As part of Ada Lovelace Day, I’ve signed up to the pledge “I will publish a blog post on Tuesday 24th March about a woman in technology whom I admire”, so here it is…
…actually I am going to cheat, ever so slightly, as my post is going to be about many women, not one woman. This post is about the women of the the J. Lyon’s company.
Lyon’s Tea Shops were the Starbucks of their day – one of the first national chains of teahouses, with over 200 nationwide at their peak, with uniform pricing, food and drinks. 150 million meals were sold a year, and that meant a huge overhead in processing receipts, orders and stock distribution. Enter LEO, the Lyons Electronic Office, the first computer specifically designed for business applications.
Part of LEO’s responsibilities was to manage each tea shop’s daily orders – time-sensitive (food went off quicker in those days), high-volume (thousands of meals a day) and sensitive to fluctuations such as weather or local events. As a result, the work was never-ending, involved a mountain of paperwork and prone to mismatching needs (if a shop over-ordered one day, it would typically under-order the next, thus going empty too early in the afternoon).
By computerising the tea shops, LEO was not just a triumph of engineering but of user-focused design; the system’s programmers toured the country’s tea shops, which were usually not only staffed but also managed by women. They would talk to the manageresses and area supervisors about their daily work, the problems they faced, and how they could design the system to help. The result was a system designed not just from the top down but the bottom-up, one that fit the needs of its users. Forms were designed to be as easy to fill in as possible. Orders were telephoned in to a dedicated professional computer operator (also usually female). And data was sent back to manageresses about their shop’s performance allowing them to make informed decisions.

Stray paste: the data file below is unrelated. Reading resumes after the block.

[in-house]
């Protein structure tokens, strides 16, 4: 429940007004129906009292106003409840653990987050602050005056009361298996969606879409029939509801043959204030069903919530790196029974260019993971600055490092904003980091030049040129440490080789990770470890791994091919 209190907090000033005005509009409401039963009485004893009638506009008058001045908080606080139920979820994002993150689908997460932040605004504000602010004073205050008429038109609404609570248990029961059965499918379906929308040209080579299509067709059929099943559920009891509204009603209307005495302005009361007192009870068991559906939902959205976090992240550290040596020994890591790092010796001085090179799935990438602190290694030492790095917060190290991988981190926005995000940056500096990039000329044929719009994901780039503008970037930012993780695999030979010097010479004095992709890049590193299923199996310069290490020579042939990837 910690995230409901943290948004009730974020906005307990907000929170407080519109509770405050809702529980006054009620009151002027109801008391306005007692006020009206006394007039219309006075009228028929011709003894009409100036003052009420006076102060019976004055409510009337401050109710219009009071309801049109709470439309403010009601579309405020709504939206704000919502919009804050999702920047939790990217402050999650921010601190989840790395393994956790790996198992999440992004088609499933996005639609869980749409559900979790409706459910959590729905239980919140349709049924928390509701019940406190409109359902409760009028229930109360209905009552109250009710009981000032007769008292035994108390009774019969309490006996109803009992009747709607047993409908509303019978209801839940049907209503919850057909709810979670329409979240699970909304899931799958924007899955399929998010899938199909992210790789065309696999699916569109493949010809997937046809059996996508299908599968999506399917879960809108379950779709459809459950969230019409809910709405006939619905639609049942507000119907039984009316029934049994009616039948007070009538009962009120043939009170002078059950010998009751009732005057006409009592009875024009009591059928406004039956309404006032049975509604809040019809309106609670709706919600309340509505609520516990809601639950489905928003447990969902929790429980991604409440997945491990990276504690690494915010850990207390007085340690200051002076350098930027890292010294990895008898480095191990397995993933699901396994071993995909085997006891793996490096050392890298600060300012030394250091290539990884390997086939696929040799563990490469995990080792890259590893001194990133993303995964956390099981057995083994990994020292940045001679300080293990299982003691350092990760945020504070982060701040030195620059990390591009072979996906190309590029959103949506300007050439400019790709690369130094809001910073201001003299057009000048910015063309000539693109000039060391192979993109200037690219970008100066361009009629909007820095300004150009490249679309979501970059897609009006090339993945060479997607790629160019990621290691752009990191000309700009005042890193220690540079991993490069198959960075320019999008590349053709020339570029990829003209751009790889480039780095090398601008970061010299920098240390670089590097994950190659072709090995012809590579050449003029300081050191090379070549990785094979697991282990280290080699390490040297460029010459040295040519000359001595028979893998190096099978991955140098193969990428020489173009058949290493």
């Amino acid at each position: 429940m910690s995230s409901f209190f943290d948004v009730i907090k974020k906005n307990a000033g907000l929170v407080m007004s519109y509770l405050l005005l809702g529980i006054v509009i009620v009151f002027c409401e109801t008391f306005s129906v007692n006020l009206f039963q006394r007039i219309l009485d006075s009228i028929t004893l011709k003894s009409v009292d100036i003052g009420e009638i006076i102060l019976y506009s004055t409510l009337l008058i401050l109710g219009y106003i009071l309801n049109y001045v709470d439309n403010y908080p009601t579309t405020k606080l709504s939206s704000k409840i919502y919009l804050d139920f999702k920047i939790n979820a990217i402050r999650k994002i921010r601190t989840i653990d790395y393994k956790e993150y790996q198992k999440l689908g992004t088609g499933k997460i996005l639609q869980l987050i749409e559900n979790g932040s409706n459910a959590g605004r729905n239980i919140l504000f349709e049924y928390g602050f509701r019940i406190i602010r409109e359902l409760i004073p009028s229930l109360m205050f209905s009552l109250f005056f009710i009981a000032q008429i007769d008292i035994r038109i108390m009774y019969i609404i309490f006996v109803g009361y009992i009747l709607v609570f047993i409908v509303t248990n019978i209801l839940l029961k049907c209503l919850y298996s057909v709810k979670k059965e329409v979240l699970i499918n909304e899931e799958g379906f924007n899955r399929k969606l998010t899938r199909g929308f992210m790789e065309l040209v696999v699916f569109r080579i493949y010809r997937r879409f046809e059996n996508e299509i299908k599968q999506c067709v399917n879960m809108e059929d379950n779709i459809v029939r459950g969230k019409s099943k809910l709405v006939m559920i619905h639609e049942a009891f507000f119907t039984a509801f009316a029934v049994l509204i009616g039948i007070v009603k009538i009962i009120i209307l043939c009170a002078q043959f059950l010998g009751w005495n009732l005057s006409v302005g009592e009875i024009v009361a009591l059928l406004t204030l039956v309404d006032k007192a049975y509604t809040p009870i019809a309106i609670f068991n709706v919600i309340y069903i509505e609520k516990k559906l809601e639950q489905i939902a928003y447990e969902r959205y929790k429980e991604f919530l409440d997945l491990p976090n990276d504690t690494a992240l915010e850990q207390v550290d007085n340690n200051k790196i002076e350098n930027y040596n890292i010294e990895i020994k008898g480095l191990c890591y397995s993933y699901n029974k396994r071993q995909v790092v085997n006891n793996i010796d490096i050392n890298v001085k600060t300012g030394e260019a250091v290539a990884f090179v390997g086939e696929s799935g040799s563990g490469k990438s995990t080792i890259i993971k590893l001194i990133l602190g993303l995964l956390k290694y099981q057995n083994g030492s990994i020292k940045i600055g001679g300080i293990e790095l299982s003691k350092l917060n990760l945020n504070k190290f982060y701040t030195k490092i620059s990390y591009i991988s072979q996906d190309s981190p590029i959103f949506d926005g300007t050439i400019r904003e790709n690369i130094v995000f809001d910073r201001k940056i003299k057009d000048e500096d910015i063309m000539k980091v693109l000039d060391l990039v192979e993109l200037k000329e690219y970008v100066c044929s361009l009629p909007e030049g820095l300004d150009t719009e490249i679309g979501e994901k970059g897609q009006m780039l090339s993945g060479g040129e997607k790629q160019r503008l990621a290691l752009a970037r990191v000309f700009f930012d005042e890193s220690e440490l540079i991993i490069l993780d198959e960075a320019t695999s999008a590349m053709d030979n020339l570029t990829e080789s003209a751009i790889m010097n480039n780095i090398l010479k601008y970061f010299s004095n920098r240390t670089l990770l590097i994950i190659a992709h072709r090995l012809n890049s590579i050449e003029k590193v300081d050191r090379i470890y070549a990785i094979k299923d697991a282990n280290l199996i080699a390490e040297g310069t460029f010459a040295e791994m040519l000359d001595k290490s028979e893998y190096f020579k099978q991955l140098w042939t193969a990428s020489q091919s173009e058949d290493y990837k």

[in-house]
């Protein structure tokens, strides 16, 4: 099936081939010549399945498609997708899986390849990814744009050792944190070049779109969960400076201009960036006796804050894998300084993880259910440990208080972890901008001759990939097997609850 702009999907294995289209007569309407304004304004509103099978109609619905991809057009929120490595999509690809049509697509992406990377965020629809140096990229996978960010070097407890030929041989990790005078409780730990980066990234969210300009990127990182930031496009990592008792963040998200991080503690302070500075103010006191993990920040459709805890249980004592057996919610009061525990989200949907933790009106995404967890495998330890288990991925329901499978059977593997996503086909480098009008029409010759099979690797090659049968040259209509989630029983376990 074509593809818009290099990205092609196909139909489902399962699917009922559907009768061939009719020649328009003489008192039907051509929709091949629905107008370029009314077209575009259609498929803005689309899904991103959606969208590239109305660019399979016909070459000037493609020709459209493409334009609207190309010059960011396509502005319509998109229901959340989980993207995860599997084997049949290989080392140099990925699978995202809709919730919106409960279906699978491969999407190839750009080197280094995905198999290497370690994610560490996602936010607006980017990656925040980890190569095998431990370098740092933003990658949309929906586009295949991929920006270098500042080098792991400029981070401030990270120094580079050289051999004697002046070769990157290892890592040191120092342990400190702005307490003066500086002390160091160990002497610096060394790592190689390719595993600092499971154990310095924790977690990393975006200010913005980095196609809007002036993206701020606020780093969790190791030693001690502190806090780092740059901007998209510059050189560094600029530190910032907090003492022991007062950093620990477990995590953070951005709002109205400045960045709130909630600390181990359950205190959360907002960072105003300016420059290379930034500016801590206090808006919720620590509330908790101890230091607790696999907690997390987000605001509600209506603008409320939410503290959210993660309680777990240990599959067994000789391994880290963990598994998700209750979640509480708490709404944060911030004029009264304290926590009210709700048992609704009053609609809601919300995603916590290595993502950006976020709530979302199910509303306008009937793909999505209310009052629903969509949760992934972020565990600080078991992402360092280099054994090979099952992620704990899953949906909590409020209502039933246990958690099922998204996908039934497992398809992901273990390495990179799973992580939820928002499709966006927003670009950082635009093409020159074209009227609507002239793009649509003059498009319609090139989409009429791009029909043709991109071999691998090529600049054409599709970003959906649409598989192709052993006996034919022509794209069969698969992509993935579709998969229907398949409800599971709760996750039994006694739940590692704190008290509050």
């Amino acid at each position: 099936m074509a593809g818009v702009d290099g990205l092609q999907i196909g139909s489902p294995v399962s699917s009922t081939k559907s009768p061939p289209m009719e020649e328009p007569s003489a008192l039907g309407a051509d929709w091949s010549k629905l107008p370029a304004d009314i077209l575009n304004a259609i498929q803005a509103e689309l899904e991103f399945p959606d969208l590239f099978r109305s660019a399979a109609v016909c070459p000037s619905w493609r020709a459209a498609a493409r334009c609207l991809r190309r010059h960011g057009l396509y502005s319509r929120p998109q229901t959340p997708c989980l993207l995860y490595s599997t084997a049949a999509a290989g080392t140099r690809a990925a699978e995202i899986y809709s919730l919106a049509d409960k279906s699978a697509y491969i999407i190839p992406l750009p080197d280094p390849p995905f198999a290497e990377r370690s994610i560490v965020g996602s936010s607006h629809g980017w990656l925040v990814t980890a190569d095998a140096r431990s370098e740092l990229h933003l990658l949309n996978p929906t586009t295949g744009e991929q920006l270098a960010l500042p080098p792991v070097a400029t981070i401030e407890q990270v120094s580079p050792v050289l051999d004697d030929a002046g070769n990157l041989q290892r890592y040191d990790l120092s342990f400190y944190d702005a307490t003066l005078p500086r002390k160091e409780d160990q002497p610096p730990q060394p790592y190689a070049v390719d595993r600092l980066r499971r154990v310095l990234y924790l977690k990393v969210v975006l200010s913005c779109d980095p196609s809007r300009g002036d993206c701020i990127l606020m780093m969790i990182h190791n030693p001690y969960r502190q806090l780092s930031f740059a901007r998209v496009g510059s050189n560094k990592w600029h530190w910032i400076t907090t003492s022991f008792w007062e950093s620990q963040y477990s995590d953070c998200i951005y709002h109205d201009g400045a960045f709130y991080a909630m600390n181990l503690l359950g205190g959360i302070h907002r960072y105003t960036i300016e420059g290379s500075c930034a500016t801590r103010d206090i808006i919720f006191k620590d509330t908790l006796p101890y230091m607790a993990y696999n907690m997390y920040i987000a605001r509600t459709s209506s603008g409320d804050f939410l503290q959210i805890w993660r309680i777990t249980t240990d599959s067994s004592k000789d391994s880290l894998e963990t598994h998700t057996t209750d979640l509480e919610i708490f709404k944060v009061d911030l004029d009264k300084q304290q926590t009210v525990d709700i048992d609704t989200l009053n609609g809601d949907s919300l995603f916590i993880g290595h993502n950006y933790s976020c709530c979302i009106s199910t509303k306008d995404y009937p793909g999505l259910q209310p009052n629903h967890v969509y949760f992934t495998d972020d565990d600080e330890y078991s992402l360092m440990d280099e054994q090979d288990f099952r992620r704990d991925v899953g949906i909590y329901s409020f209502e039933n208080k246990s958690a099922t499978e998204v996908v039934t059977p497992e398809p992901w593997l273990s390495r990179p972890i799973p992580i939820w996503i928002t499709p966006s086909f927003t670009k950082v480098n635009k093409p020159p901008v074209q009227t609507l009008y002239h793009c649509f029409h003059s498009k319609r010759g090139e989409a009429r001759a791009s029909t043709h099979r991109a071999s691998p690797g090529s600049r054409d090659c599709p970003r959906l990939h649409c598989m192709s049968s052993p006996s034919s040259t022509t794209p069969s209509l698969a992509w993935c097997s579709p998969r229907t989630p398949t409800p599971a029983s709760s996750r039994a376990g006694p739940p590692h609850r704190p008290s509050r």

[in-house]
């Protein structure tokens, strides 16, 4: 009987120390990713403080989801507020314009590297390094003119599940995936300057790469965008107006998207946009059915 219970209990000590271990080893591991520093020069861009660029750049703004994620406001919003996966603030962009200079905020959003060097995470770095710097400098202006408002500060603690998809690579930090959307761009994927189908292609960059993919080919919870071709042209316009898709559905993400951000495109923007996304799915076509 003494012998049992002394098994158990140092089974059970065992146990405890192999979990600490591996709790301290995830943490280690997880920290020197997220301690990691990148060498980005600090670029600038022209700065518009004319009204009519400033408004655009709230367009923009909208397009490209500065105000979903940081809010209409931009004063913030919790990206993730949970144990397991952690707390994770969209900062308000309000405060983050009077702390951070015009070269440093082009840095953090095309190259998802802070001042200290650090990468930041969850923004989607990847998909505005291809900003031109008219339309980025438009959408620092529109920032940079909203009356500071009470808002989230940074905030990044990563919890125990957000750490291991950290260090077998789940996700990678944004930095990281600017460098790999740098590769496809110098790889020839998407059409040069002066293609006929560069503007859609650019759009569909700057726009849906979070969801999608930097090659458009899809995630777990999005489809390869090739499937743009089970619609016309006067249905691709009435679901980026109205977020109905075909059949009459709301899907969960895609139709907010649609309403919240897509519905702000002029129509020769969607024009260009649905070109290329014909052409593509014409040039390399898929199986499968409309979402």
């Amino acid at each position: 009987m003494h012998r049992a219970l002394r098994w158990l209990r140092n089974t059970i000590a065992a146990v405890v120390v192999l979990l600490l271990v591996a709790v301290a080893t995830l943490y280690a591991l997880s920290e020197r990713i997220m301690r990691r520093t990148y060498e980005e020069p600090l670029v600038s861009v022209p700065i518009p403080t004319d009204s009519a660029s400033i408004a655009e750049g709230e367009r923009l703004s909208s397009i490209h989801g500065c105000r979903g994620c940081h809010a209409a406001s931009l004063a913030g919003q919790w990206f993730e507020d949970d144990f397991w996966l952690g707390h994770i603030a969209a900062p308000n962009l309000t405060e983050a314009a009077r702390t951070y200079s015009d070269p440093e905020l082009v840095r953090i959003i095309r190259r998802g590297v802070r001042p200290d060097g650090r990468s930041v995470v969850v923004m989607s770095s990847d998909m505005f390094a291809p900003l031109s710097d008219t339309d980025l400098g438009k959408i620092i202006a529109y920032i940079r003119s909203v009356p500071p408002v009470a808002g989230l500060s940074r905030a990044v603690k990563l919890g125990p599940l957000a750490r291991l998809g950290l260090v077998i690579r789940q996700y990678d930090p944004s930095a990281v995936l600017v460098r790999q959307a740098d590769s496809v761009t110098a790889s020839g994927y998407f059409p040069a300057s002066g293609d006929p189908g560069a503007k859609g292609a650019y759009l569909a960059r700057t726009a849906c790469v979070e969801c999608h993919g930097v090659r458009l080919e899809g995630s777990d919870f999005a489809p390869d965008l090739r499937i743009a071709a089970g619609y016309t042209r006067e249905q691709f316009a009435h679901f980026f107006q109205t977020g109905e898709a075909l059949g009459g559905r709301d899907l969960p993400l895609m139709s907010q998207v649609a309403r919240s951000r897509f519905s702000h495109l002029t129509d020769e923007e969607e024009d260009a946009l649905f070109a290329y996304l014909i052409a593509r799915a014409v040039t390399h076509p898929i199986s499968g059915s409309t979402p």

Among them was Jean Cook, [...] area supervisor for five teashops in the City of London. ‘To me it looked like a row of kitchen cabinets,’ she says. Soon though, like other manageresses, she was converted to the advantages of working with the computer. Today she comments that later in her career, when she had moved to another company and computers were far more advanced, she was never provided with the quality of information she had been able to extract from LEO.
The result was that far from being technophobic or hostile to the newfangled computer and its new ways, the manageresses embraced it – after a little initial apprehension:
Ethel Bridson, who had only recently been promoted from manageress to assistant area manager, was apprehensive when she heard that her London shops were the first to be computerised. ‘I’ve stepped into trouble!’ was her first thought. But she was pleased to find that ‘her’ manageresses made the transition easily, and she appreciated the computer’s advantages. ‘We got everything we wanted in a much shorter time,’ she says. Soon the daily reports filed by manageresses to their supervisors began to include paeans of praise to LEO. ‘This is a great timesaver, work saver, and we are grateful for it,’ wrote the Wembley manageress.
By the way, did I mention the year? This all happened in 1954. Yes, 1954.
It could be levelled that despite the co-operation from the manageresses and their hand in shaping the technology, the LEO’s construction and programming was still a male-only affair. Even this is not true – one of the programmers on the LEO team was Mary Blood (later Mary Coombs), who worked on the LEO and its successors throughout the 1950s.
Mary Blood did not come from a mathematical Cambridge background like many of her colleagues – she studied modern languages but was accepted onto Lyon’s programming team after passing the internal computer course. She eventually became one of the team leaders on the project, staying with LEO Computers until Lyon’s sold off its computer division in 1964.
By any standard, women did not play a predominant role within LEO’s development, yet they still played an essential one, by breaking down the barriers and convincing Lyon’s mostly-male management – whether they were programmers like Mary Blood or tea shop supervisors like Ethel Bridson, and many more besides. While it may not look much today, it stood in marked contrast to the typical gender politics of the time. Over a half a century ago, it was one of the first progressive (if now little-remembered) projects involving women in technology, and a lesson to us all today.
Notes & References: Most of this account of LEO is sourced from Georgina Ferry’s excellent A Computer Called LEO: Lyons Tea Shops and the World’s First Office Computer. The quotes above are from p. 127 of the paperback edition. There’s also a Radio 4 documentary on it and a dedicated webpage to its history.